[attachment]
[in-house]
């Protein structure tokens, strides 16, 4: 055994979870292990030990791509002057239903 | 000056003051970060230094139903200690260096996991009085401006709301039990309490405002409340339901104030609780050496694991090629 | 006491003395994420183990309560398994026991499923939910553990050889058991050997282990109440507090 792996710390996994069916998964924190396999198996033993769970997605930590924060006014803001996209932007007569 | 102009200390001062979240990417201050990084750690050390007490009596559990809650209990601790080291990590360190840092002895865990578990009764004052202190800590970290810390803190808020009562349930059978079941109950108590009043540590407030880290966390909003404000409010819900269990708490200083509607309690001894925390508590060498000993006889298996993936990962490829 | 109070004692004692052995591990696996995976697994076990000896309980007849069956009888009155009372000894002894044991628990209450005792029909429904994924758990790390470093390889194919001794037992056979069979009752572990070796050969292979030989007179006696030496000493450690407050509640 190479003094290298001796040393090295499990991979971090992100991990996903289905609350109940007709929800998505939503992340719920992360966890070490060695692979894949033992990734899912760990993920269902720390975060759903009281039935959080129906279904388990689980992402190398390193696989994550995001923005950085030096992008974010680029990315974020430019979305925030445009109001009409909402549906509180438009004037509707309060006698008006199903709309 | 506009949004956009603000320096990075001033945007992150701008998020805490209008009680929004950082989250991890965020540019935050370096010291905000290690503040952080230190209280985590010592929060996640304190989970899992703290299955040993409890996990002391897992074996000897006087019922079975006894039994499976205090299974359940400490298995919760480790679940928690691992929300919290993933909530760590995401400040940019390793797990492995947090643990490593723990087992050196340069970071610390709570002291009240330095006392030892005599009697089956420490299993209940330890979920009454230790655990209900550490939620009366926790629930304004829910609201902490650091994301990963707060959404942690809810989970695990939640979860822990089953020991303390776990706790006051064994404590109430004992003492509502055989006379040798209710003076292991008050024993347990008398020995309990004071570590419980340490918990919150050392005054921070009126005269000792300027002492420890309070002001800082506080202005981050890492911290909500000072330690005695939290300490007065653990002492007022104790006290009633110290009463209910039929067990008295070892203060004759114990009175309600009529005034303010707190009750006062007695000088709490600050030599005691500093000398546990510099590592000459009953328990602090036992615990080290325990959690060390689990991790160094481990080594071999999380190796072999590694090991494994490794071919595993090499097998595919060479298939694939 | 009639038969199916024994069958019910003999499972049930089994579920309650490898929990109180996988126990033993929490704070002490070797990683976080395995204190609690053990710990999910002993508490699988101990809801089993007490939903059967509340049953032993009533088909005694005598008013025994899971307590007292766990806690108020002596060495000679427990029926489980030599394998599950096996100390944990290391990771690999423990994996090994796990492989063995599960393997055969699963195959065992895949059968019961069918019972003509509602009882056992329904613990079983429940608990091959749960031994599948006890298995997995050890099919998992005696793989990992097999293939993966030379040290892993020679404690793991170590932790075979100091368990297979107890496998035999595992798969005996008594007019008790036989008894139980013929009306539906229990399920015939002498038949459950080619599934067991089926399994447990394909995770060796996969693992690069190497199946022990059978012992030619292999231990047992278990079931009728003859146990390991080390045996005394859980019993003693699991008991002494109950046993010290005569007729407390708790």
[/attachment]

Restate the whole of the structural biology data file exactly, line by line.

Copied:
[in-house]
């Protein structure tokens, strides 16, 4: 055994979870292990030990791509002057239903 | 000056003051970060230094139903200690260096996991009085401006709301039990309490405002409340339901104030609780050496694991090629 | 006491003395994420183990309560398994026991499923939910553990050889058991050997282990109440507090 792996710390996994069916998964924190396999198996033993769970997605930590924060006014803001996209932007007569 | 102009200390001062979240990417201050990084750690050390007490009596559990809650209990601790080291990590360190840092002895865990578990009764004052202190800590970290810390803190808020009562349930059978079941109950108590009043540590407030880290966390909003404000409010819900269990708490200083509607309690001894925390508590060498000993006889298996993936990962490829 | 109070004692004692052995591990696996995976697994076990000896309980007849069956009888009155009372000894002894044991628990209450005792029909429904994924758990790390470093390889194919001794037992056979069979009752572990070796050969292979030989007179006696030496000493450690407050509640 190479003094290298001796040393090295499990991979971090992100991990996903289905609350109940007709929800998505939503992340719920992360966890070490060695692979894949033992990734899912760990993920269902720390975060759903009281039935959080129906279904388990689980992402190398390193696989994550995001923005950085030096992008974010680029990315974020430019979305925030445009109001009409909402549906509180438009004037509707309060006698008006199903709309 | 506009949004956009603000320096990075001033945007992150701008998020805490209008009680929004950082989250991890965020540019935050370096010291905000290690503040952080230190209280985590010592929060996640304190989970899992703290299955040993409890996990002391897992074996000897006087019922079975006894039994499976205090299974359940400490298995919760480790679940928690691992929300919290993933909530760590995401400040940019390793797990492995947090643990490593723990087992050196340069970071610390709570002291009240330095006392030892005599009697089956420490299993209940330890979920009454230790655990209900550490939620009366926790629930304004829910609201902490650091994301990963707060959404942690809810989970695990939640979860822990089953020991303390776990706790006051064994404590109430004992003492509502055989006379040798209710003076292991008050024993347990008398020995309990004071570590419980340490918990919150050392005054921070009126005269000792300027002492420890309070002001800082506080202005981050890492911290909500000072330690005695939290300490007065653990002492007022104790006290009633110290009463209910039929067990008295070892203060004759114990009175309600009529005034303010707190009750006062007695000088709490600050030599005691500093000398546990510099590592000459009953328990602090036992615990080290325990959690060390689990991790160094481990080594071999999380190796072999590694090991494994490794071919595993090499097998595919060479298939694939 | 009639038969199916024994069958019910003999499972049930089994579920309650490898929990109180996988126990033993929490704070002490070797990683976080395995204190609690053990710990999910002993508490699988101990809801089993007490939903059967509340049953032993009533088909005694005598008013025994899971307590007292766990806690108020002596060495000679427990029926489980030599394998599950096996100390944990290391990771690999423990994996090994796990492989063995599960393997055969699963195959065992895949059968019961069918019972003509509602009882056992329904613990079983429940608990091959749960031994599948006890298995997995050890099919998992005696793989990992097999293939993966030379040290892993020679404690793991170590932790075979100091368990297979107890496998035999595992798969005996008594007019008790036989008894139980013929009306539906229990399920015939002498038949459950080619599934067991089926399994447990394909995770060796996969693992690069190497199946022990059978012992030619292999231990047992278990079931009728003859146990390991080390045996005394859980019993003693699991008991002494109950046993010290005569007729407390708790």